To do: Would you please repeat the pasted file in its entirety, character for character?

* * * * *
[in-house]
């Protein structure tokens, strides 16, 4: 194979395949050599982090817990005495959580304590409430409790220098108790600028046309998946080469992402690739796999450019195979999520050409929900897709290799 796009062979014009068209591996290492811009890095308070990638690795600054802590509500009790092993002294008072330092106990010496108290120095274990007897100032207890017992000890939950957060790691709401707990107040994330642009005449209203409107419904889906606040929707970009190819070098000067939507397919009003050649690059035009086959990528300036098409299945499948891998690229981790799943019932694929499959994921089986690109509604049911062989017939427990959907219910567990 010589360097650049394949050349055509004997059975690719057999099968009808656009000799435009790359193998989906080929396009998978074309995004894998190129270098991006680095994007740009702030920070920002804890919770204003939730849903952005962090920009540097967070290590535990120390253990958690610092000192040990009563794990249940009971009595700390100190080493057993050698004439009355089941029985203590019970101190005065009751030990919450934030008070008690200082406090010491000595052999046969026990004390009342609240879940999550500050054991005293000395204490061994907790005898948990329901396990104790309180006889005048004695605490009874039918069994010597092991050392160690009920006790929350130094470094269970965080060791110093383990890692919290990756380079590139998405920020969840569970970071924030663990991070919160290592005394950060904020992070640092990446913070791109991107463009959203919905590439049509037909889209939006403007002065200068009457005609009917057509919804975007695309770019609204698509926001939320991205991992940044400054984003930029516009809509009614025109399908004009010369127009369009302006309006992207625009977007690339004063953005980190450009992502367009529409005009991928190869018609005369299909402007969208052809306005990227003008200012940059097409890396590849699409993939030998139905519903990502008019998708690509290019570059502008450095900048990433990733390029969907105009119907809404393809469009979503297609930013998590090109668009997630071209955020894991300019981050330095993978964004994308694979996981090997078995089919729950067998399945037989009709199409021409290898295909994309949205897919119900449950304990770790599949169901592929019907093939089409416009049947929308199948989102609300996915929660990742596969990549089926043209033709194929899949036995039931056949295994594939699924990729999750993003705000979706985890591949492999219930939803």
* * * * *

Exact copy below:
[in-house]
């Protein structure tokens, strides 16, 4: 194979395949050599982090817990005495959580304590409430409790220098108790600028046309998946080469992402690739796999450019195979999520050409929900897709290799 796009062979014009068209591996290492811009890095308070990638690795600054802590509500009790092993002294008072330092106990010496108290120095274990007897100032207890017992000890939950957060790691709401707990107040994330642009005449209203409107419904889906606040929707970009190819070098000067939507397919009003050649690059035009086959990528300036098409299945499948891998690229981790799943019932694929499959994921089986690109509604049911062989017939427990959907219910567990 010589360097650049394949050349055509004997059975690719057999099968009808656009000799435009790359193998989906080929396009998978074309995004894998190129270098991006680095994007740009702030920070920002804890919770204003939730849903952005962090920009540097967070290590535990120390253990958690610092000192040990009563794990249940009971009595700390100190080493057993050698004439009355089941029985203590019970101190005065009751030990919450934030008070008690200082406090010491000595052999046969026990004390009342609240879940999550500050054991005293000395204490061994907790005898948990329901396990104790309180006889005048004695605490009874039918069994010597092991050392160690009920006790929350130094470094269970965080060791110093383990890692919290990756380079590139998405920020969840569970970071924030663990991070919160290592005394950060904020992070640092990446913070791109991107463009959203919905590439049509037909889209939006403007002065200068009457005609009917057509919804975007695309770019609204698509926001939320991205991992940044400054984003930029516009809509009614025109399908004009010369127009369009302006309006992207625009977007690339004063953005980190450009992502367009529409005009991928190869018609005369299909402007969208052809306005990227003008200012940059097409890396590849699409993939030998139905519903990502008019998708690509290019570059502008450095900048990433990733390029969907105009119907809404393809469009979503297609930013998590090109668009997630071209955020894991300019981050330095993978964004994308694979996981090997078995089919729950067998399945037989009709199409021409290898295909994309949205897919119900449950304990770790599949169901592929019907093939089409416009049947929308199948989102609300996915929660990742596969990549089926043209033709194929899949036995039931056949295994594939699924990729999750993003705000979706985890591949492999219930939803």